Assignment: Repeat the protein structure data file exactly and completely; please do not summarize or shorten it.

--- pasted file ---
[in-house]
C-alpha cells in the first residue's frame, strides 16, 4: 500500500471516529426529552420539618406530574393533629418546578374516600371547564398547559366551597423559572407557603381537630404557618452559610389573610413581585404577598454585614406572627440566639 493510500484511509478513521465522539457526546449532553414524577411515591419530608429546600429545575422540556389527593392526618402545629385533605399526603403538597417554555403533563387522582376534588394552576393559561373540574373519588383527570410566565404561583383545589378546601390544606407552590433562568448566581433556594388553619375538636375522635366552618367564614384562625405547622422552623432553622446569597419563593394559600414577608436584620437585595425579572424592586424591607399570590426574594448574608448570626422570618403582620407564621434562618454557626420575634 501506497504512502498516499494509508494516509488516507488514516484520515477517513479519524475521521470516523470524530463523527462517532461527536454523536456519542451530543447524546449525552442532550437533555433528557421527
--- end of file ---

[in-house]
C-alpha cells in the first residue's frame, strides 16, 4: 500500500471516529426529552420539618406530574393533629418546578374516600371547564398547559366551597423559572407557603381537630404557618452559610389573610413581585404577598454585614406572627440566639 493510500484511509478513521465522539457526546449532553414524577411515591419530608429546600429545575422540556389527593392526618402545629385533605399526603403538597417554555403533563387522582376534588394552576393559561373540574373519588383527570410566565404561583383545589378546601390544606407552590433562568448566581433556594388553619375538636375522635366552618367564614384562625405547622422552623432553622446569597419563593394559600414577608436584620437585595425579572424592586424591607399570590426574594448574608448570626422570618403582620407564621434562618454557626420575634 501506497504512502498516499494509508494516509488516507488514516484520515477517513479519524475521521470516523470524530463523527462517532461527536454523536456519542451530543447524546449525552442532550437533555433528557421527